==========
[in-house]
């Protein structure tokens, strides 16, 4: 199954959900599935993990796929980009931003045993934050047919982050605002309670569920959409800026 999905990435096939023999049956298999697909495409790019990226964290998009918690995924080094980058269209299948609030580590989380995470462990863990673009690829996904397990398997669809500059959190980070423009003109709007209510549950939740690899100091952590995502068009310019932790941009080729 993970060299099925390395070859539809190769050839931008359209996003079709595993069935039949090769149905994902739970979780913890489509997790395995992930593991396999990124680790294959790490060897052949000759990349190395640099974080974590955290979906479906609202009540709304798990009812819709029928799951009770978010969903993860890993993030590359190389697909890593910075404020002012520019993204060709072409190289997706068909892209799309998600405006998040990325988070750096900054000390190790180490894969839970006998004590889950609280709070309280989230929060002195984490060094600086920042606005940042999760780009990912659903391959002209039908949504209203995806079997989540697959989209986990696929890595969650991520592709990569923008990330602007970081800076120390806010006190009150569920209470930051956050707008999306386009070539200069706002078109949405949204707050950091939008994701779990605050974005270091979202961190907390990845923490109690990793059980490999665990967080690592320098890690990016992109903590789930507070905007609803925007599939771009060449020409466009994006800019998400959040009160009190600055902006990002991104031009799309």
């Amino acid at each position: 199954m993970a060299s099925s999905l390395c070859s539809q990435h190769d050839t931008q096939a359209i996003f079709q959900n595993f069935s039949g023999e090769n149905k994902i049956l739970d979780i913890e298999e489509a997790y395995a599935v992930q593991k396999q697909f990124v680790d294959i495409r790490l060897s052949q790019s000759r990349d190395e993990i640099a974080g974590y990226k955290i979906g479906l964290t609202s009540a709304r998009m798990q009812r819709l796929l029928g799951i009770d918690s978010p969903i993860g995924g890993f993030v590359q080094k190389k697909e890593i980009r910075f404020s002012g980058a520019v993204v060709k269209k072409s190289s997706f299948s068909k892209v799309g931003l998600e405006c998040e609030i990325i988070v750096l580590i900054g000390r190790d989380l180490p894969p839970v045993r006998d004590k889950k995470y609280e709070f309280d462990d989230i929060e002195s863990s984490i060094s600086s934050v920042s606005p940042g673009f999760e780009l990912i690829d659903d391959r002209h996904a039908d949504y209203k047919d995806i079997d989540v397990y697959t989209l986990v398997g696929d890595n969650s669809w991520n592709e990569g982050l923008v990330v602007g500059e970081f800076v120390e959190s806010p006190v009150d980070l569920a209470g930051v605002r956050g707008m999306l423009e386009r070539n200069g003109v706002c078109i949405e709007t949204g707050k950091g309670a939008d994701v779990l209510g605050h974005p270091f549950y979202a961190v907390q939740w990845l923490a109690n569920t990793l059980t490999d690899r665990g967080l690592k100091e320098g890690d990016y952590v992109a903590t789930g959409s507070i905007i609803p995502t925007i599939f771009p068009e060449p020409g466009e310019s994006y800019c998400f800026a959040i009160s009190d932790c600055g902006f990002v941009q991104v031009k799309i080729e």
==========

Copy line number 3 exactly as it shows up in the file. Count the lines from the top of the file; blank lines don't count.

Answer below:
């Amino acid at each position: 199954m993970a060299s099925s999905l390395c070859s539809q990435h190769d050839t931008q096939a359209i996003f079709q959900n595993f069935s039949g023999e090769n149905k994902i049956l739970d979780i913890e298999e489509a997790y395995a599935v992930q593991k396999q697909f990124v680790d294959i495409r790490l060897s052949q790019s000759r990349d190395e993990i640099a974080g974590y990226k955290i979906g479906l964290t609202s009540a709304r998009m798990q009812r819709l796929l029928g799951i009770d918690s978010p969903i993860g995924g890993f993030v590359q080094k190389k697909e890593i980009r910075f404020s002012g980058a520019v993204v060709k269209k072409s190289s997706f299948s068909k892209v799309g931003l998600e405006c998040e609030i990325i988070v750096l580590i900054g000390r190790d989380l180490p894969p839970v045993r006998d004590k889950k995470y609280e709070f309280d462990d989230i929060e002195s863990s984490i060094s600086s934050v920042s606005p940042g673009f999760e780009l990912i690829d659903d391959r002209h996904a039908d949504y209203k047919d995806i079997d989540v397990y697959t989209l986990v398997g696929d890595n969650s669809w991520n592709e990569g982050l923008v990330v602007g500059e970081f800076v120390e959190s806010p006190v009150d980070l569920a209470g930051v605002r956050g707008m999306l423009e386009r070539n200069g003109v706002c078109i949405e709007t949204g707050k950091g309670a939008d994701v779990l209510g605050h974005p270091f549950y979202a961190v907390q939740w990845l923490a109690n569920t990793l059980t490999d690899r665990g967080l690592k100091e320098g890690d990016y952590v992109a903590t789930g959409s507070i905007i609803p995502t925007i599939f771009p068009e060449p020409g466009e310019s994006y800019c998400f800026a959040i009160s009190d932790c600055g902006f990002v941009q991104v031009k799309i080729e």